Windows of Tripoli
I pop an iced almond into my mouth and a flavorsome flowery fragrance bursts on my tongue like a lover's first kiss. I replace the tall elegant brass container, with its flower-water contents, back to the center of the table and smile at my friend, Khoder. He is teaching me traditions as we are having lunch in a beautiful Lebanese restaurant. I order lamb because I want my mother's cooking. The food is delectable and always the presence of fresh pita bread and humus as well as Fatoosh to accompany our meals. We’re starving. "So hungry, I can eat a small animal!” He tells me. We both laugh.
Life and its many corners take me to places unknown yet to be discovered and isn't it true that when you arrive, you have known it before? My feet have been here in these streets. Everything about Lebanon seems familiar to me. Tripoli and its stones by the sea, Byblos and the sands of gold underfoot, Balbaak with its majestic Roman ruins. I have known this and more as I do not feel a stranger to anything I touch in Tripoli. My Grandmother lost a baby here, so my mother had told me in a casual manner upon learning of my trip to Lebanon. Her arrangement of our family’s history bothers me. I am never given specifics, as details can tie one down to other people’s shame. Family history is laid out like playing cards and I am challenged to go see for myself. I've got to be a sharper daughter to take out my eyes and look more closely into the hands of the unwilling.
Tripoli differs from Beirut, as it is not as congested nor are the displays of commercialism and modernization as apparent. Can't find a Starbucks or a Burger King here. People are not in a hurry to catch up with Western influence. History whispers in the palm trees along the Tripoli beaches. In the high-rises, I find the familiar clotheslines and open balconies, open windows, open doors. I fall in love with the clustered apartment buildings standing together an arms reach apart. Once, there was a time when I didn't care enough to hold anything in my hands. Now, I try to hold on to everything. We make our way to ancient citadel and Khoder tells me to hold my tongue as we pass the scrutiny of a Syrian guard, his AK hanging loosely from his shoulder. I have learned to listen to my host and he knows best as I glide past the guard without having to pay. We walk the dusty paths beyond a foray and take broken staircases leading to a cloud’s edge. This castle in ruin must have had a great history. We pass dark chambers now gaping dusty mouths. There are even chambers in the ground covered by bars. My imagination conjures up the idea of prisoners and family members whose fates were cast aside into the abyss below.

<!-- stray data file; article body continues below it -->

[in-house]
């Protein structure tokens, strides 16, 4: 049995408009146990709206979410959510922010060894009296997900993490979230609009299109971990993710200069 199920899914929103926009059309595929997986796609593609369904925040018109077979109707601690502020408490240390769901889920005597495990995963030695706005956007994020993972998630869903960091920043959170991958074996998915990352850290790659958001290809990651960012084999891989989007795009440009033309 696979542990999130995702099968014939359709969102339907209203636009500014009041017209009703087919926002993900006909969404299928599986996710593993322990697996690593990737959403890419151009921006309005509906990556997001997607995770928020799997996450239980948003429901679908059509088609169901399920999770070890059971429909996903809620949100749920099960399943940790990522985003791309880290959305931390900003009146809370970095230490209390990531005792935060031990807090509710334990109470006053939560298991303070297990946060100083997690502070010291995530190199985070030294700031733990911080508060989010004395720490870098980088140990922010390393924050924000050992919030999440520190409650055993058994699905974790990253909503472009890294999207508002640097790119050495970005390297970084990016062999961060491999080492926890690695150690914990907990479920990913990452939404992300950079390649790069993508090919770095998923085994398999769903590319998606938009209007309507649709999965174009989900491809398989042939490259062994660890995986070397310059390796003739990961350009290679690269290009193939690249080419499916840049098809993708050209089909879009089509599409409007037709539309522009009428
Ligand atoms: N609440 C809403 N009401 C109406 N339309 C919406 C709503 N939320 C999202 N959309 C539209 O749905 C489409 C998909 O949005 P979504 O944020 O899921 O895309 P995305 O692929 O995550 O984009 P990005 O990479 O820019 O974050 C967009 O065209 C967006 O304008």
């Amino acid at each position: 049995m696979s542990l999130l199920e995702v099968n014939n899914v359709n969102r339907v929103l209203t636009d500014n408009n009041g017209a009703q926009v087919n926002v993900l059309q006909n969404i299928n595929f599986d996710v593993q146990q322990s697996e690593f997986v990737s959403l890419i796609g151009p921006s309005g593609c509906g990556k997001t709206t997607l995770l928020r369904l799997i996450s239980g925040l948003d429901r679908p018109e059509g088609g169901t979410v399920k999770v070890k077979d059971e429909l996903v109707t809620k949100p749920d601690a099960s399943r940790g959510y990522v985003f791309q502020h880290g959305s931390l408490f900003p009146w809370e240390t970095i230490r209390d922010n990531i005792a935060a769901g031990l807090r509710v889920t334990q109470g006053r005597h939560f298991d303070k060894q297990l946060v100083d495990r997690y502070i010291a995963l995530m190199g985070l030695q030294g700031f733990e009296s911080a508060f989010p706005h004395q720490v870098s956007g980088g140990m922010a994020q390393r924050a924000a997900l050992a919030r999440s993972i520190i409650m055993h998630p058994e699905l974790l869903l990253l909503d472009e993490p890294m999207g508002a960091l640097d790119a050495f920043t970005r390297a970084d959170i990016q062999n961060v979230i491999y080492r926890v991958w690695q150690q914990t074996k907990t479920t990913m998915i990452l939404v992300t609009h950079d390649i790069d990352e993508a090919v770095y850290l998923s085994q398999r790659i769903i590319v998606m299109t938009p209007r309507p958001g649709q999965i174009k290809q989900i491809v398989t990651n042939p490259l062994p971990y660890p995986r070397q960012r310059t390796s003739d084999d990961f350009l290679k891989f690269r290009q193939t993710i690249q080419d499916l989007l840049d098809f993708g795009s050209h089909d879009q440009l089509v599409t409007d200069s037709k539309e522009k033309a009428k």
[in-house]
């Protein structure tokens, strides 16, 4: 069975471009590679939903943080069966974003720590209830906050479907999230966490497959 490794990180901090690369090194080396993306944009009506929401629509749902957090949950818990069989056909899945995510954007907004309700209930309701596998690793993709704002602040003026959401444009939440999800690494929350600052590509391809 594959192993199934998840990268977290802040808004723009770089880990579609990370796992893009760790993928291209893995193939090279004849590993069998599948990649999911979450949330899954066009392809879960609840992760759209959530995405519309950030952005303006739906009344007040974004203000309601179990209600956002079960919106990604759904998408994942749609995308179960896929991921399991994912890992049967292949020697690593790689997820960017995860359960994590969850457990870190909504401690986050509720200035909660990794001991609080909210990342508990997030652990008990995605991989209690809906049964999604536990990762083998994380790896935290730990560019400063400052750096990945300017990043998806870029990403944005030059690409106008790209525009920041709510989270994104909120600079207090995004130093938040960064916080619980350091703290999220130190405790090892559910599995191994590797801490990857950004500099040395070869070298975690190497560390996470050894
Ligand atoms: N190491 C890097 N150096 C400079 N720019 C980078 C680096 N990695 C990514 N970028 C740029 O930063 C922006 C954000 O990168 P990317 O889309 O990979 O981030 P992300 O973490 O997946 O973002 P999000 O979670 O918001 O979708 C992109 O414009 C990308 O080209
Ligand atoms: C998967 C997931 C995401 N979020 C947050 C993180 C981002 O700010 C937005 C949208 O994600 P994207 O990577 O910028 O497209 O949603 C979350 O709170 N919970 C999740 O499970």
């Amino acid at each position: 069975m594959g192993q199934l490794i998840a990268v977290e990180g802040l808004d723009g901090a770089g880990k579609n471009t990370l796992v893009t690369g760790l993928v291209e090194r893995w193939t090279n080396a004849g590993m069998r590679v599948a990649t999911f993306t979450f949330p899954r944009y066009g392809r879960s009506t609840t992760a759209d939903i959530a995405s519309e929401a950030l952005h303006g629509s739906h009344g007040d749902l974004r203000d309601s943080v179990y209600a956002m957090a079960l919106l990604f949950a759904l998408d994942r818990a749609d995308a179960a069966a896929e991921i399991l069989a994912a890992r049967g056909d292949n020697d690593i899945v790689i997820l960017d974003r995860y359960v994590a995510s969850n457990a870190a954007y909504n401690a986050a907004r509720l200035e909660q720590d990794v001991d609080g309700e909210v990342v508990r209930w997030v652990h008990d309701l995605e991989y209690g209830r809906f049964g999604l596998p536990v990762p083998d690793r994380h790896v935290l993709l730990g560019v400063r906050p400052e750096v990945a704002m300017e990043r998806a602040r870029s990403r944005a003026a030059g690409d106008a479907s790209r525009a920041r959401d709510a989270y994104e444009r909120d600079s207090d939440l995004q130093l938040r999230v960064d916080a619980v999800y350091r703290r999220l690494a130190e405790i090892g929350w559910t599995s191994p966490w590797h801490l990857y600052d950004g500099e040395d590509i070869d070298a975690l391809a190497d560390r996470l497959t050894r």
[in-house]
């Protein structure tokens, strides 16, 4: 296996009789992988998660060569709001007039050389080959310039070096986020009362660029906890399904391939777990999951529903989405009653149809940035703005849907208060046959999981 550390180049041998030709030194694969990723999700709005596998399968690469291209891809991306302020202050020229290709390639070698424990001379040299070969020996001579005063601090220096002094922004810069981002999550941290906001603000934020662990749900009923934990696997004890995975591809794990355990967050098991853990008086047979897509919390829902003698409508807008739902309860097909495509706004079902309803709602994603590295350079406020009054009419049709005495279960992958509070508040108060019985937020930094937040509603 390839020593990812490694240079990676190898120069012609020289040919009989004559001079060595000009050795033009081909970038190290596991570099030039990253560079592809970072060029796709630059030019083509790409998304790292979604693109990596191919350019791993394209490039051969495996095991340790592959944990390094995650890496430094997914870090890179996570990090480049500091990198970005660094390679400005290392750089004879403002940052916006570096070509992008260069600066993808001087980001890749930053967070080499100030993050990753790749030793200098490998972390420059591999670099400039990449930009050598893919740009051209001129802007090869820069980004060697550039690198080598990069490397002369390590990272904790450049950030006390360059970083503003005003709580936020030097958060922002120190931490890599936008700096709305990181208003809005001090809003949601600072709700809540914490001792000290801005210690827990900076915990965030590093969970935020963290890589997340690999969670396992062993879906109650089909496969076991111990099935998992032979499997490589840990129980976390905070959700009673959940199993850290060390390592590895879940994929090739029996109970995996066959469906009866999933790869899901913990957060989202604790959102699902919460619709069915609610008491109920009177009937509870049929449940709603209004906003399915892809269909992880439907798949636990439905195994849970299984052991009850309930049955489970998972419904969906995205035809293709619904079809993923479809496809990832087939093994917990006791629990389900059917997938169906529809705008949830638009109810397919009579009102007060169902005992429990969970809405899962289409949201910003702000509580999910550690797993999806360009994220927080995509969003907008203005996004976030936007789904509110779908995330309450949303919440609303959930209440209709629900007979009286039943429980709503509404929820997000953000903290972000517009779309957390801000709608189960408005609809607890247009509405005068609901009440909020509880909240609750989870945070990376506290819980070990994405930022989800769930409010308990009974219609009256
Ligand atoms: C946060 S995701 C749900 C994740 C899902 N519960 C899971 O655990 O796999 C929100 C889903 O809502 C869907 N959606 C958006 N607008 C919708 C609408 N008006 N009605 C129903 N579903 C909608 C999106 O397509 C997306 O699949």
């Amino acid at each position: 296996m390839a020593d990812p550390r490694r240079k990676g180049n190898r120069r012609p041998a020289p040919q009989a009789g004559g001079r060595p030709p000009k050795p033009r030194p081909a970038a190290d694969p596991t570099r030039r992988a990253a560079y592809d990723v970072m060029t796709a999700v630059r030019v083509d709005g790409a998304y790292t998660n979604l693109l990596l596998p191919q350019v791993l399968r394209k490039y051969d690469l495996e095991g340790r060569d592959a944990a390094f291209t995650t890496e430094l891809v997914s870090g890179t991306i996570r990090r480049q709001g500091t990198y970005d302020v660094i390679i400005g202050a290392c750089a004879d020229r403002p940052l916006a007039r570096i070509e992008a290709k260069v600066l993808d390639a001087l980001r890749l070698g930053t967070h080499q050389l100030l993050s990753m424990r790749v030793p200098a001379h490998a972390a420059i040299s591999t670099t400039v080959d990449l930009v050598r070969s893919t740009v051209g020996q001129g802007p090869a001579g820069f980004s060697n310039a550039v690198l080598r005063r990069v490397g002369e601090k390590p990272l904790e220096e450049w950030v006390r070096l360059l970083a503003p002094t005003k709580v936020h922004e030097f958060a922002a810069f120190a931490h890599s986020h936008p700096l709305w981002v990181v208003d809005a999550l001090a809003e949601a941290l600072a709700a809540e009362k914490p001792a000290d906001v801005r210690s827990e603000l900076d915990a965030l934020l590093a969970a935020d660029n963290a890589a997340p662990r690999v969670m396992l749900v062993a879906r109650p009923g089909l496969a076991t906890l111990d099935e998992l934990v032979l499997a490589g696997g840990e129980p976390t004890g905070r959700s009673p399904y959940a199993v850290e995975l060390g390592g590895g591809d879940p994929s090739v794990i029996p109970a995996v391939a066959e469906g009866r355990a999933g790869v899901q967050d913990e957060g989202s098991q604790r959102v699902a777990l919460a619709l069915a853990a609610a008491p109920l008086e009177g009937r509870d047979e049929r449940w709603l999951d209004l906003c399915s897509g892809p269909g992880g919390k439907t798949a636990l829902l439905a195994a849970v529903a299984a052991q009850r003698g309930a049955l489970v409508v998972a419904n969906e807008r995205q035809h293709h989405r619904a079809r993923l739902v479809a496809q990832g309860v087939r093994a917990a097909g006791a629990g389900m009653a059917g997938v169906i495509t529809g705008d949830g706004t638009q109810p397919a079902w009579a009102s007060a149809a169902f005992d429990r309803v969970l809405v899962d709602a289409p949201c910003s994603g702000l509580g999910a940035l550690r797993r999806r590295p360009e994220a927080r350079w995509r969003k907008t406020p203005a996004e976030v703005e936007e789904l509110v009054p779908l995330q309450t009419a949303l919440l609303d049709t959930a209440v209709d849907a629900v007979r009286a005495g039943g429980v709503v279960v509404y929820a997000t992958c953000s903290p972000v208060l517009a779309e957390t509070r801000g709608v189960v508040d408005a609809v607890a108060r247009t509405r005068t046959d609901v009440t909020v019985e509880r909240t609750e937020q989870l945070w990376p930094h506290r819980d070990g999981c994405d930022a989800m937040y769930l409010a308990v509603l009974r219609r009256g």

We come to a staircase leading up to what looks like a medieval wooden door, complete with a cast iron latch. I am eager to see what lies beyond this door and I run up the stone steps. I am met with an ancient rusted door latch and lock. I feel as if I am intruding upon sacred ground, as if there are hidden eyes within the walls watching my every step. I follow Khoder upward to the top, carefully stepping through rubble and ruin. I find that my shoes are cumbersome and I long to wander barefoot as I have done in my youth, so, I slip off my sandals and opt to go barefoot. We reach the top, another unwalled room with the sky as a ceiling and a row of neat square windows framing Tripoli below. The orange sun is slipping from its place in the sky to the sea. I stand there in silence, taking in the entire city at my feet. Who ruled Tripoli from this castle, I wonder to myself. What people sat in these rooms now gutted out by war and hundreds of years? We finally leave the ancient ruins and run like children across a busy highway below. Syrian poor walk past us, hawking coffee and neon lit trinkets. I notice Arab women with their black abayas and their children following close behind. Families everywhere by the last of the sun’s ray against the sea. No woman walks alone. All women are protected by the men in their family.